In 2019, 5.6% of the population or around 24 million people in the European Union (EU) were severely materially deprived. This means that they cannot afford at least four of the following items, which are considered by most people to be desirable or necessary to lead an adequate life: pay their bills on time; keep their home adequately warm; face unexpected expenses; eat meat (or fish or the vegetarian equivalent) regularly; take a one week holiday away from home; a TV; a washing machine; a car; a telephone.
The 2019 data reflect the continued downward trend in the proportion of people severely materially deprived in the EU since the peak of 10.2 % in 2012. However, due to lockdowns implemented across the world in 2020 to slow down the rapid spread of the coronavirus it can be expected that in 2020 the downward trend of severely materially deprived people will change. In addition, those people already in this situation may find it more difficult to cope with the social and financial disruptions caused by the containment measures.
Single adult households are most affected. In 2019, the rate of severe material deprivation for households with only one adult under 65 years and no dependent children was 9.4%. It stood at 10.7% for a household comprised of a single adult with children. For households where two or more adults are present, the rates are significantly lower: 4.4% without children and 5.1% with children.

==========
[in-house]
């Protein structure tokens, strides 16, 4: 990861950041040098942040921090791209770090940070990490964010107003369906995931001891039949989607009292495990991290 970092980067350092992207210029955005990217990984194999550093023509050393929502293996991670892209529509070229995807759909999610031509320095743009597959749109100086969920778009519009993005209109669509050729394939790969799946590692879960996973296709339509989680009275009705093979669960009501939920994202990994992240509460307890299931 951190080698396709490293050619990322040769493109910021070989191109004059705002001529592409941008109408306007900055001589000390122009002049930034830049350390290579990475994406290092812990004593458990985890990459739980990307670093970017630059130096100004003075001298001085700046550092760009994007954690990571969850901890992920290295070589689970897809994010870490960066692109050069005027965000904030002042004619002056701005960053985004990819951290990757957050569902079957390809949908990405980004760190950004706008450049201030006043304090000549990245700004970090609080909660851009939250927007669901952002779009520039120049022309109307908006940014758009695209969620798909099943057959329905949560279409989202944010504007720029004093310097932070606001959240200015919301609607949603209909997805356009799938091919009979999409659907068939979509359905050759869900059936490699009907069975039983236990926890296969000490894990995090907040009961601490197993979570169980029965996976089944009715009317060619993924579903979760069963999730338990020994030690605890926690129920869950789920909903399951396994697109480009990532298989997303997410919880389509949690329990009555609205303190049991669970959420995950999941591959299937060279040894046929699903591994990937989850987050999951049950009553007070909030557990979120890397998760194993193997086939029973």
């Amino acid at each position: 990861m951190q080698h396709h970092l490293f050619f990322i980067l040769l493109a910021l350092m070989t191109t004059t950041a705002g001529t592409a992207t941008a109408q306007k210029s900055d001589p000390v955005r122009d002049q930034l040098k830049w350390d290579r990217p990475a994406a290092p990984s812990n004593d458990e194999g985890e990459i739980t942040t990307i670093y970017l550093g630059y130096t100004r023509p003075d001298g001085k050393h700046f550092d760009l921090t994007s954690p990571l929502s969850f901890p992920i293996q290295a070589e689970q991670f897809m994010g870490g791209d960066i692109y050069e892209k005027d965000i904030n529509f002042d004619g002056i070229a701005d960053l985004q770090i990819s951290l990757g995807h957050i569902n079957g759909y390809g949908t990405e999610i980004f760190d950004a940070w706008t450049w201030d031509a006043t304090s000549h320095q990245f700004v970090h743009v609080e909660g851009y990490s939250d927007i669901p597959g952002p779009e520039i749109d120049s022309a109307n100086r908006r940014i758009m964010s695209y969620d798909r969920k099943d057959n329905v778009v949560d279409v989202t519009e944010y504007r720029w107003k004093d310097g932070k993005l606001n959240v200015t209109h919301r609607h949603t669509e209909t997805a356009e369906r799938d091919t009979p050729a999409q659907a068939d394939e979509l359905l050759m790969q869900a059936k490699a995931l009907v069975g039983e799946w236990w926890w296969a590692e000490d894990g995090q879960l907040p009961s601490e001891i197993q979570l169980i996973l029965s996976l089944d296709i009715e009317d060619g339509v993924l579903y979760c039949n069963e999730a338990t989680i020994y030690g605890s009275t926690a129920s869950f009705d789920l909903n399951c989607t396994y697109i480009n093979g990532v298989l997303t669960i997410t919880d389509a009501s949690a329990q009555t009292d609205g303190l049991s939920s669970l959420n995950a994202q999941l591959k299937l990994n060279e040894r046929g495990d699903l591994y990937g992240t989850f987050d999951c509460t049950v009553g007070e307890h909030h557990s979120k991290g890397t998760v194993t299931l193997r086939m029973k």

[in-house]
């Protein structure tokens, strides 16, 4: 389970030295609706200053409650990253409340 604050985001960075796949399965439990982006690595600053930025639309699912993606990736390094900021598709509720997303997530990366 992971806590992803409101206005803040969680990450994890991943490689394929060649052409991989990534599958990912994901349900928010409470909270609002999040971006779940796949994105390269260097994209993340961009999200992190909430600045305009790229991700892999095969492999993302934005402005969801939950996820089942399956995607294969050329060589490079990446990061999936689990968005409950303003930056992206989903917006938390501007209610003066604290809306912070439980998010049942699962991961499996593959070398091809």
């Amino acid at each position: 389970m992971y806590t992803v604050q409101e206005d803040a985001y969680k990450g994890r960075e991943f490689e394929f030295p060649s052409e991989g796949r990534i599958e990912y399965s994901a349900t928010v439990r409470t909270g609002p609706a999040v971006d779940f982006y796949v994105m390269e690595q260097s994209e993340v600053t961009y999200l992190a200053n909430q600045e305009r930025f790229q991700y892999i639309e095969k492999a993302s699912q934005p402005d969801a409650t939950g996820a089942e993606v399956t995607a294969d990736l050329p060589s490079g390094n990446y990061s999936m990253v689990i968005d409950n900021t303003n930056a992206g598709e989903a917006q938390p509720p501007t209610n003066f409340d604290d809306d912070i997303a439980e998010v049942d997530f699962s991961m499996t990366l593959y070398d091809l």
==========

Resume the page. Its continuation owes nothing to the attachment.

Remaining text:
In 2019, the EU severe material deprivation rate for people aged less than 18 years was the same (5.8 %) as for persons aged 18-64 years. In all previous years (2010-2018) the rate for younger people had been higher.
Highest rate of severe material deprivation in Bulgaria and Greece
Across the EU Member States, Bulgaria (19.9%), Greece (15.9%) and Romania (12.6%) registered the highest shares of severe material deprivation in 2019. In all three countries, the severe material deprivation fell compared to the year before.
In contrast, the severe material deprivation rates were below 2.5 % in Luxembourg (1.3% in 2018), Sweden (1.6% in 2018), the Netherlands and Finland (both 2.4%). Just above 2.5% followed Denmark and Slovenia (both 2.6%), Czechia and Germany (both 2.7%), as well as Austria (2.8% in 2018).